by Him everyone who believes is justified from all things from which you could not be justified by the law of Moses (Acts 13:39);

the doers of the law will be justified (Rom. 2:13; see: Lu. 10:29);

being justified freely by His grace through (dia) the redemption that is in Christ Jesus (Rom. 3:24);

that He might be just and the justifier of the one who has faith in Jesus (Rom. 3:26);

a man is justified by faith apart from the deeds of the law” (Rom. 3:28);

there is one God who will justify the circumcised by (ek) faith and the uncircumcision through (dia) faith (Rom. 3:30);

Abraham believed God, and it was counted to him as (eis) righteousness (Rom. 4:3);

to him who does not work but believes on Him who justifies the ungodly, his faith is accounted for (eis) righteousness (Rom. 4:5);

Jesus our Lord . . . who was delivered up because of our offenses, and was raised because of our justification (Rom. 4:24-25);

since we have been justified by faith (Rom. 5:1);

having now been justified by (en) His blood (Rom. 5:9);

the free gift which came from many offenses resulted in justification (Rom. 5:16; ESV: the free gift following many trespasses brought justification”);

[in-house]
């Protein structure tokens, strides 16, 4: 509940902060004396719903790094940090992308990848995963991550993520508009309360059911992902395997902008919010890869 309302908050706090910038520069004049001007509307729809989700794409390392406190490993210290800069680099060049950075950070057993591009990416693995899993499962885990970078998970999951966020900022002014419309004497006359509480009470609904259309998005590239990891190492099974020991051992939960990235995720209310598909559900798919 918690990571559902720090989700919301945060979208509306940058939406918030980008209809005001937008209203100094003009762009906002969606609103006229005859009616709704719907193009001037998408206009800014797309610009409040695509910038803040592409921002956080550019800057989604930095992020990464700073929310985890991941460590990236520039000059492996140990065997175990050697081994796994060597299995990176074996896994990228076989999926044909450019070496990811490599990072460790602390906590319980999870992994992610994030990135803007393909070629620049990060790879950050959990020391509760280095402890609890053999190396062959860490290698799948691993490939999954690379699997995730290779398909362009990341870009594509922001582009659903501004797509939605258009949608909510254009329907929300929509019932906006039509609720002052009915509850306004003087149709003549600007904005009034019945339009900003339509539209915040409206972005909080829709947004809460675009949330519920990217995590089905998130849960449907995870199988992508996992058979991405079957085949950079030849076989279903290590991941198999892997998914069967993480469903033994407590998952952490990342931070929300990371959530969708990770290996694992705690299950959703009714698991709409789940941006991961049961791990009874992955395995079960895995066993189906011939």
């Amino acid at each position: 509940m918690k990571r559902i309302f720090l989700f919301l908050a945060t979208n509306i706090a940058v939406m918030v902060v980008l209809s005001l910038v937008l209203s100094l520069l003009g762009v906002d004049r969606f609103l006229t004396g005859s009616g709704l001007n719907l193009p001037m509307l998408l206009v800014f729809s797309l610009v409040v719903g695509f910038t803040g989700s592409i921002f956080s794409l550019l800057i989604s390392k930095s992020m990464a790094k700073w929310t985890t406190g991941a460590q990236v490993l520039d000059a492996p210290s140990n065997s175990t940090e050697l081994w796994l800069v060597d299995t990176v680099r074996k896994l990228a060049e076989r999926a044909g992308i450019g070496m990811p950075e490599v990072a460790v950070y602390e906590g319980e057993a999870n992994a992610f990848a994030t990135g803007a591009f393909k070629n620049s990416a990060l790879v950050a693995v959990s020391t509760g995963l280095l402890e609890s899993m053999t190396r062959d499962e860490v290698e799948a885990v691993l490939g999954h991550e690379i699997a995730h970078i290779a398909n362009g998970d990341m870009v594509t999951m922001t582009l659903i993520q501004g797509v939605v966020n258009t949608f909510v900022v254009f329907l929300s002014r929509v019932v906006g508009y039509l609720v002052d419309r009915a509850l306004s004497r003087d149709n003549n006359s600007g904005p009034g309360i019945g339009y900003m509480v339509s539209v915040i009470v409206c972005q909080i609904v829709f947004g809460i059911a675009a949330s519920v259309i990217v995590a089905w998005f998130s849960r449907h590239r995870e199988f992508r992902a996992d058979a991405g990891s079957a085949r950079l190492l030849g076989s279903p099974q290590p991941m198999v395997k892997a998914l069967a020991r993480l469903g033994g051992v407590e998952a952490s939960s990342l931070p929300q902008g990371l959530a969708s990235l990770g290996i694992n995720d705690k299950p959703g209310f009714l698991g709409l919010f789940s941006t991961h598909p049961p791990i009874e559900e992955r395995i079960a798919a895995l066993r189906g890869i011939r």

through (dia) one Man’s righteous act the free gift came to all men, resulting in justification of life (Rom. 5:18, ESV: “one act of righteousness leads to justification and life for all men”);

those whom He called, these He also justified (Rom. 8:30);

you were justified in the name of the Lord Jesus and by the Spirit of our God (I Cor. 6:11);

and the Scriptures, foreseeing that God would justify the Gentiles by (ek) faith (Gal. 3:8;

that we might be justified by (ek) faith (Gal. 3:24);

a man is justified by works, and not by faith only (Jas. 2:23).

To affirm the above is not to make the faith of the believer meritorious, simply because the Scriptures do not understand the exercise of personal faith to be meritorious. In fact, where righteousness is attributed because of faith, through faith, or by the faith of the individual, it is held up as the very opposite of works. So for someone to claim that faith is meritorious is to erect a straw man that the Scriptures do not recognize.